Canada-based manufacturer BlackBerry -- originally Research In Motion -- was the first company to successfully establish smartphones as an essential part of productivity in the workplace. The company fell on hard times once Apple's iPhone and competing Android devices became established, bringing not only productivity but also numerous social and entertainment apps to the mobile marketplace. Newer BlackBerry models combine the manufacturer's traditional strengths with a modern, touch-driven interface.
The BlackBerry Passport is immediately recognizable in any group of high-end smartphones due to its utterly unconventional form. It's precisely the size and shape of a passport -- hence the name -- with a distinctively large, square screen. BlackBerry contends that this unusual design provides a substantial improvement in usability for business power users, with extra screen real estate for spreadsheets and forms. The three-row keyboard doesn't follow BlackBerry's traditional layout, but still adheres to the familiar QWERTY standard. The keyboard itself is touch-sensitive, and acts as a touchpad pointing device. The Passport runs the gesture-based BB10 OS.
Pure-Touch BlackBerry Phones
The 5-inch Z10 and 5.5-inch Z30 are Blackberry's equivalents to mainstream Apple and Android touchscreen phones. Like the competitors it emulates, these phones rely on an on-screen, touch-based keyboard for typing purposes. This design represented a significant departure for the company with its long history of physical keyboards. The phones were launched in conjunction with the BB10 operating system, which differed from iOS and Android by relying on gestures rather than onscreen grids of icons. It's an approach that isn't as immediately intuitive, but is potentially quicker and more productive, once mastered.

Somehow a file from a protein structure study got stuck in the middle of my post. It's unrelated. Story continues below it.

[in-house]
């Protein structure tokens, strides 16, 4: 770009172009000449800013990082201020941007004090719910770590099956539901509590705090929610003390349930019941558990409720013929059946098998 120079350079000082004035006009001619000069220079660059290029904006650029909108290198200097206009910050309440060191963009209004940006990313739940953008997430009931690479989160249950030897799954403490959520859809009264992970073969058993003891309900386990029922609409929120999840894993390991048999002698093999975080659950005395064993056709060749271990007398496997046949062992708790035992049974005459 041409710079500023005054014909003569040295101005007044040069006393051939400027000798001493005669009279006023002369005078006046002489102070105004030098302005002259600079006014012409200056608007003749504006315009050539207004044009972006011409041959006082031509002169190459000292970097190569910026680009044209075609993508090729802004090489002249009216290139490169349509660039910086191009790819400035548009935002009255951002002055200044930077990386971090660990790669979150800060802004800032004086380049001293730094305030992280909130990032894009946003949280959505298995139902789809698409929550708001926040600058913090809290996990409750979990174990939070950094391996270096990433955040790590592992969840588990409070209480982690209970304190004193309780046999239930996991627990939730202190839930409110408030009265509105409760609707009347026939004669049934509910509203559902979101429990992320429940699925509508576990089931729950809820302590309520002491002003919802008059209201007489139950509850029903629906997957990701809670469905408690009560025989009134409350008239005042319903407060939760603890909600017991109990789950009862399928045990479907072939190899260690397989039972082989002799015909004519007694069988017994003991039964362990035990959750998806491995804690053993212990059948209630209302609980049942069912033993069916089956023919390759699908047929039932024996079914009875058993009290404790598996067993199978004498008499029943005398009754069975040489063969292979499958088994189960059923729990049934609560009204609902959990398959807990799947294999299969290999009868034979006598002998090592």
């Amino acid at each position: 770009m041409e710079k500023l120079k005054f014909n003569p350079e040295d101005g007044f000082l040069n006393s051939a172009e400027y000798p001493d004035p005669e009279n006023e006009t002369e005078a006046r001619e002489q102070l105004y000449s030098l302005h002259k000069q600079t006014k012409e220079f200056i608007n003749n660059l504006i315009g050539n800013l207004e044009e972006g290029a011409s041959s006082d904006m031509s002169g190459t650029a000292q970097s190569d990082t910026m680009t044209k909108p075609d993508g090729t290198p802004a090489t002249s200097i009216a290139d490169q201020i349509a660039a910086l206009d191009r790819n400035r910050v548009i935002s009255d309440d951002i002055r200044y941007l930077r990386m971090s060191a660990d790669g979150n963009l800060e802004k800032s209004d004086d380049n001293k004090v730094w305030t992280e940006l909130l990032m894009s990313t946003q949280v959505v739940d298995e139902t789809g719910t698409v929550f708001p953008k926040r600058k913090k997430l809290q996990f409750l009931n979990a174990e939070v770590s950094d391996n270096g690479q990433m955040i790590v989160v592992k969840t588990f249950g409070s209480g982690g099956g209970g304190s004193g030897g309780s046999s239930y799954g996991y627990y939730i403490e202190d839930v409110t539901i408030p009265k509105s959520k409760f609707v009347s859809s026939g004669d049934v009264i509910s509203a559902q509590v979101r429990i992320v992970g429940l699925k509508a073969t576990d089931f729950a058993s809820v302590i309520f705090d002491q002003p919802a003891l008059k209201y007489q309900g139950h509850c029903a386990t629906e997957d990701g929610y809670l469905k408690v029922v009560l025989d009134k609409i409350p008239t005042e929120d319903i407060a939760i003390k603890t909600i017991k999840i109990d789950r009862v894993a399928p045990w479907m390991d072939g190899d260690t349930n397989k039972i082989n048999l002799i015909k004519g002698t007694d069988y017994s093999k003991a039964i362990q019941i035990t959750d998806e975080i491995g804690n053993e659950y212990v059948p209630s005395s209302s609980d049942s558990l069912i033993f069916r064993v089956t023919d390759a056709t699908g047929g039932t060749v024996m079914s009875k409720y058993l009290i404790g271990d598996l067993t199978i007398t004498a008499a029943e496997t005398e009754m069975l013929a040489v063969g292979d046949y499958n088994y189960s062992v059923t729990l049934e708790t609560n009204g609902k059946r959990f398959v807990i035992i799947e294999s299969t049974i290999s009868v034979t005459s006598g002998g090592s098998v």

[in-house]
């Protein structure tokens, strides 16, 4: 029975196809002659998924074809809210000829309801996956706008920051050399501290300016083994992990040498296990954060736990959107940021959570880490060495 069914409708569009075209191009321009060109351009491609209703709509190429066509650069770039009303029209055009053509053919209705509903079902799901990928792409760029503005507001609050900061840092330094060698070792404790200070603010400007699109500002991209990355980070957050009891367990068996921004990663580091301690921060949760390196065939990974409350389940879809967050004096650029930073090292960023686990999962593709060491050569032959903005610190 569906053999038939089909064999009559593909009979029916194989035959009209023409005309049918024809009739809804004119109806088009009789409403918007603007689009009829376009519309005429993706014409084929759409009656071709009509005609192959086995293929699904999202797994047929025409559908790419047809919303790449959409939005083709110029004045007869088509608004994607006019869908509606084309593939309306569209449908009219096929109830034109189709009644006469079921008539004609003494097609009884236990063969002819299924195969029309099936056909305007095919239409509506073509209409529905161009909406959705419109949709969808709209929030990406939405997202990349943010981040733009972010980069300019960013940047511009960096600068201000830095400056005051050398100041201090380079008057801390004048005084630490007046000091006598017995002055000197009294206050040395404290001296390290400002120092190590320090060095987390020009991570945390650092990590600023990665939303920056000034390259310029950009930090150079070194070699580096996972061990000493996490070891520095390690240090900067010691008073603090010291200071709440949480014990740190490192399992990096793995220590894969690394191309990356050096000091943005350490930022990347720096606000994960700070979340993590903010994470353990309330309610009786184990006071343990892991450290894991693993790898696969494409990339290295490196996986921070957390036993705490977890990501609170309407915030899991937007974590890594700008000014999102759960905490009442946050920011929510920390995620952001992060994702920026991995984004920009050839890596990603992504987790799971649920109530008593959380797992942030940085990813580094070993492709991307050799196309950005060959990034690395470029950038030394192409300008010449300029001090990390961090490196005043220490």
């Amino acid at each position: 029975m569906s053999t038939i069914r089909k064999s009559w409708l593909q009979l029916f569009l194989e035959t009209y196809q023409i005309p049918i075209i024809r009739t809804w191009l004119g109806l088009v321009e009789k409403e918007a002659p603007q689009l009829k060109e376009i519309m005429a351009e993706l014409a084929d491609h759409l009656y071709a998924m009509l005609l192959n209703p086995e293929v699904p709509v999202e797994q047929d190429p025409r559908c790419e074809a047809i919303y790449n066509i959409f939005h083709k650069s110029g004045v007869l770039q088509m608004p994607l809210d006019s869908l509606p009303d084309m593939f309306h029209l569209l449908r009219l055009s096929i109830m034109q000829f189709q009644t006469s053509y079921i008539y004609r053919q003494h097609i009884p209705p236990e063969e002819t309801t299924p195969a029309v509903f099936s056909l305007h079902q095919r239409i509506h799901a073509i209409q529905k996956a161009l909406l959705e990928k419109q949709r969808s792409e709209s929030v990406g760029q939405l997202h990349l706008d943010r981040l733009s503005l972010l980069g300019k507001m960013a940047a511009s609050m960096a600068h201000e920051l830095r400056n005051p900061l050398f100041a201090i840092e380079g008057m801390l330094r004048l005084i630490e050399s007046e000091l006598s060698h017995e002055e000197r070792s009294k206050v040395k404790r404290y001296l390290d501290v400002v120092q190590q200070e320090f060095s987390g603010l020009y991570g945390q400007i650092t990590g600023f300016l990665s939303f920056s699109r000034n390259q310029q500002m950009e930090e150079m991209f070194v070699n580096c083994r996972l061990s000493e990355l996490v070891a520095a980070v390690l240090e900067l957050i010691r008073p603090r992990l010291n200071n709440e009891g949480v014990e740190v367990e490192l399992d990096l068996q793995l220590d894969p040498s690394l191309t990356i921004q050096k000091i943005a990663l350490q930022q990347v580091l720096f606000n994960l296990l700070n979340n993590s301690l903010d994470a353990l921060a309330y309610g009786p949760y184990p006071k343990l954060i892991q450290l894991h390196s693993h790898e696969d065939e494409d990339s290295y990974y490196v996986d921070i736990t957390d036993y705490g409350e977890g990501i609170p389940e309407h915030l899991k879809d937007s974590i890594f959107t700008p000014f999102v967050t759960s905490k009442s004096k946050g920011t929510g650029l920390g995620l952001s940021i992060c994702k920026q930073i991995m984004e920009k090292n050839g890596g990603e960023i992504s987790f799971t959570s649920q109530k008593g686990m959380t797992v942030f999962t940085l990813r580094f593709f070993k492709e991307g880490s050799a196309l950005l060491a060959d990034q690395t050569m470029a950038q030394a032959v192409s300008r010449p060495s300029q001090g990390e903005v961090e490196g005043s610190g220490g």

Hybrid BB10 Phones
For loyal users who cherish the traditional BlackBerry keyboard, the company also manufactures phones combining that keyboard with the touch-driven BB10 operating system. The Q10 was introduced a few months after the Z10, with a square 720-pixel screen. It omitted BlackBerry's center-mounted trackpad, deemed unnecessary with the touch-driven OS. Many users objected to this, and the company ultimately created a revised BB10 phone called the "BlackBerry Classic." This retains the BB10 operating system, but the phone itself is physically very similar to the older Blackberry devices that once ruled the boardroom. It brings back the trackpad and the traditional four-row keyboard layout cherished by the company's hardcore loyalists.
The company also produces a limited number of special-edition phones, targeted squarely at the executive suite. These sleek communicators are retooled by Porsche Design, clothing the BlackBerry circuitry in cases distinguished by superior styling and the use of premium materials. For the well-heeled, a Porsche BlackBerry represents an accessory worthy of its powerful namesake.
Older BlackBerry Phones
Older BlackBerry designs are still in wide use, most notably the Bold and Curve series phones that survived into the BB10 era. The Bold phones are slightly larger, with screen resolutions of up to 640 by 480 pixels and a full-sized version of the classic BlackBerry keyboard. Curve models are slightly smaller and lighter, with screen resolutions of up to 480 by 360 pixels and a narrower version of the keyboard that's friendlier to small hands.
- Photo Credit Adam Berry/Getty Images Entertainment/Getty Images
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